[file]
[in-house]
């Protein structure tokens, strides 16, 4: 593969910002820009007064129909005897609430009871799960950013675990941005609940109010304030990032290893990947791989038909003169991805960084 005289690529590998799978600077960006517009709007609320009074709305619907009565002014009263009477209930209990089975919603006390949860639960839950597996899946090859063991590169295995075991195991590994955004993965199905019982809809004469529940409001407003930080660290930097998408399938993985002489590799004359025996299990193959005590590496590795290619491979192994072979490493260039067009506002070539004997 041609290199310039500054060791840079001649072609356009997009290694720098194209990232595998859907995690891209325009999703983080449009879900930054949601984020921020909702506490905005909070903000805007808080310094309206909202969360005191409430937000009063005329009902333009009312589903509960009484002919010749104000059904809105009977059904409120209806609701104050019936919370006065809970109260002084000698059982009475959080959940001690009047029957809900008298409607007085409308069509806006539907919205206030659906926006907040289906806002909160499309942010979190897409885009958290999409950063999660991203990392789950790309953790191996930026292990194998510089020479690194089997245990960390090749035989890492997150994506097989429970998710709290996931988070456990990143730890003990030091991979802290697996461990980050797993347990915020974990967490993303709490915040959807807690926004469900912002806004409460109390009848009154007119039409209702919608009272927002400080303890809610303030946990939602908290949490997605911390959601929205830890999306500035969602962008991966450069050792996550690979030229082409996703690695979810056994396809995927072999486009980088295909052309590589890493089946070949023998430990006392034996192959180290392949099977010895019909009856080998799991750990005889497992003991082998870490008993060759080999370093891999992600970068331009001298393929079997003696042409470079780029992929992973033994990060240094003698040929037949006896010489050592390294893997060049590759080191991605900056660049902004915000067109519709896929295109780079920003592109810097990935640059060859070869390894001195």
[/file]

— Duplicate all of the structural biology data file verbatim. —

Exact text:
[in-house]
């Protein structure tokens, strides 16, 4: 593969910002820009007064129909005897609430009871799960950013675990941005609940109010304030990032290893990947791989038909003169991805960084 005289690529590998799978600077960006517009709007609320009074709305619907009565002014009263009477209930209990089975919603006390949860639960839950597996899946090859063991590169295995075991195991590994955004993965199905019982809809004469529940409001407003930080660290930097998408399938993985002489590799004359025996299990193959005590590496590795290619491979192994072979490493260039067009506002070539004997 041609290199310039500054060791840079001649072609356009997009290694720098194209990232595998859907995690891209325009999703983080449009879900930054949601984020921020909702506490905005909070903000805007808080310094309206909202969360005191409430937000009063005329009902333009009312589903509960009484002919010749104000059904809105009977059904409120209806609701104050019936919370006065809970109260002084000698059982009475959080959940001690009047029957809900008298409607007085409308069509806006539907919205206030659906926006907040289906806002909160499309942010979190897409885009958290999409950063999660991203990392789950790309953790191996930026292990194998510089020479690194089997245990960390090749035989890492997150994506097989429970998710709290996931988070456990990143730890003990030091991979802290697996461990980050797993347990915020974990967490993303709490915040959807807690926004469900912002806004409460109390009848009154007119039409209702919608009272927002400080303890809610303030946990939602908290949490997605911390959601929205830890999306500035969602962008991966450069050792996550690979030229082409996703690695979810056994396809995927072999486009980088295909052309590589890493089946070949023998430990006392034996192959180290392949099977010895019909009856080998799991750990005889497992003991082998870490008993060759080999370093891999992600970068331009001298393929079997003696042409470079780029992929992973033994990060240094003698040929037949006896010489050592390294893997060049590759080191991605900056660049902004915000067109519709896929295109780079920003592109810097990935640059060859070869390894001195």